“Man, I’m glad you asked that question,” Hinch said, his voice loud and firm. “And I thought it would come up today. We talked about this the other day, and in reality, it's a joke, but Major League Baseball does a lot to ensure the fairness of the game.
“There’s people everywhere, if you go through the dugouts and the clubhouses and the hallways, there's like so many people around that are doing this. Then when I get contacted about some questions about whistling, it made me laugh because it's ridiculous. Had I known that it would take something like that to set off the Yankees or any other team, we would have practiced it in spring training, because apparently it works even when it doesn’t happen.
“To me, I understand the gamesmanship, I understand kind of creating a narrative for yourself or wondering how things are going. Now the game in question, we got three hits and no runs. Nobody heard it. You guys have audio, video, people in places and there's no evidence of anything.”
Hinch then looked at the camera and took the unusual step of addressing that night’s opponent—rather than the press—directly. On top of everything else that bothered him, the Yankees had disrespected Hinch when Nevin yelled at Bregman and Cintrón—a player and coach, not the manager.
“To the Yankees,” he said. “There's nothing bad going on. The problem that I have is when other people take shots at us outside this competition. When you guys ask me this question, my face, my name is by my quotes.
“My opinions, my reactions are all for you guys to tweet out and put on the broadcast, but when we have people that are unnamed or you guys have sources that are giving you information, I suggest they put their name by it if they're so passionate about it to comment about my team or my players.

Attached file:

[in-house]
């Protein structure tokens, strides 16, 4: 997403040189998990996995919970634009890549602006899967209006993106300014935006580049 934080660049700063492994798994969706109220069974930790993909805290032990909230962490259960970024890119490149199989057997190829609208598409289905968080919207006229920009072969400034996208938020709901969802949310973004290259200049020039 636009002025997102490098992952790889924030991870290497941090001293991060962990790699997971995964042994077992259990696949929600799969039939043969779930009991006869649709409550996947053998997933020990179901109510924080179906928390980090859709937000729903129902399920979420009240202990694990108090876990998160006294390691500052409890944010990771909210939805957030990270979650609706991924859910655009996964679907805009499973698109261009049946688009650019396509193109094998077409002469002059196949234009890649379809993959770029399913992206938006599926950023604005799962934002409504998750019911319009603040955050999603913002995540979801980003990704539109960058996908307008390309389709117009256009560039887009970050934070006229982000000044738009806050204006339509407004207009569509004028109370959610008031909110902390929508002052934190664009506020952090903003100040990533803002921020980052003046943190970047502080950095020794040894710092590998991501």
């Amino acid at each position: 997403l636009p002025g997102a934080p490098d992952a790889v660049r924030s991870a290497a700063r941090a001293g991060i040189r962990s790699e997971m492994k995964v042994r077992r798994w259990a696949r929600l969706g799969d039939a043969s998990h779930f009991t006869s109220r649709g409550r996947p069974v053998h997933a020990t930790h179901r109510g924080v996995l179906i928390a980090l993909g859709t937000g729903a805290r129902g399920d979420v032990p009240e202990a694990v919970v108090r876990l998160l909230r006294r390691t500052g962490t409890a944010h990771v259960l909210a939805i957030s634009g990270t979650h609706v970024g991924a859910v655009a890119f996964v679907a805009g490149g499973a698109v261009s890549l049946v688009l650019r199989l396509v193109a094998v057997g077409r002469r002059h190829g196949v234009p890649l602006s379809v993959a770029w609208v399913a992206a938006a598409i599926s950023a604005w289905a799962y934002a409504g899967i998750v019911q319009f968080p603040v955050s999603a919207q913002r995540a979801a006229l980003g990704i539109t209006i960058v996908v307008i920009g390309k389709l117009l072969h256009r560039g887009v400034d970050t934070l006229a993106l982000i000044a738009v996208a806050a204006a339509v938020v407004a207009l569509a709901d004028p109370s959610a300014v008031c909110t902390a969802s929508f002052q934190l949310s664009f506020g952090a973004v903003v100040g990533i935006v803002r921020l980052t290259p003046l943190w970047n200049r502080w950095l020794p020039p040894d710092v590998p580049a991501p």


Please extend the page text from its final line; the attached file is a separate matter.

“There’s nothing going on other than the competition on the field. The fact that I had to field questions about it before a really, really, cool game at Yankee Stadium is unfortunate, but we can put it to rest. That will be the last question I answer about pitch tipping or pitch stealing.”
Hinch had to have known that the phrase “To the Yankees—there’s nothing bad going on” wasn’t strictly accurate, unless the only definition of “bad” involved a monitor and a trash can. He also knew that questions about the whistling weren’t “ridiculous.” His team had broken the rules by doing just that.
But in delivering the extended rant, Hinch was doing his job—defending his players and reflecting the Astros’ internal anger about the Yankees’ accusations. No one in the public knew about the inspection of Minute Maid Park before Game One or how it had stuck in the Astros’ craw.
Hinch was also struggling with the realization that his team was forever tainted by the perception of cheating. He regarded their success as the result of talent and hard work, and he was coming to terms with the fact that opponents would never get over 2017. This gnawed at him.
The Astros won the game easily that night on the strength of Springer and Correa home runs and took a 3-1 lead in the series.
A few minutes after it the game ended, Boone left his office for the short walk down a hallway in the basement of the stadium to the press conference room. He answered questions from reporters, stood, walked out a side door, and returned to the hallway.
Hinch was about ten feet behind him, walking toward the door to hold his own news conference.
“Boonie!” he yelled, breaking into a jog to catch up.
Boone stopped and turned to Hinch.
Hinch cupped a hand over his mouth and whispered in Boone’s ear. Boone leaned in to hear.
“Hey,” Hinch said. “I wasn’t referring to you personally.”
Hinch wanted Boone to know that when he’d referred to “the Yankees”—not to mention when Cintrón had given Boone the finger—he hadn’t wanted Boone to feel insulted. Boone said he understood, patted Hinch on the shoulder, and continued on to his office.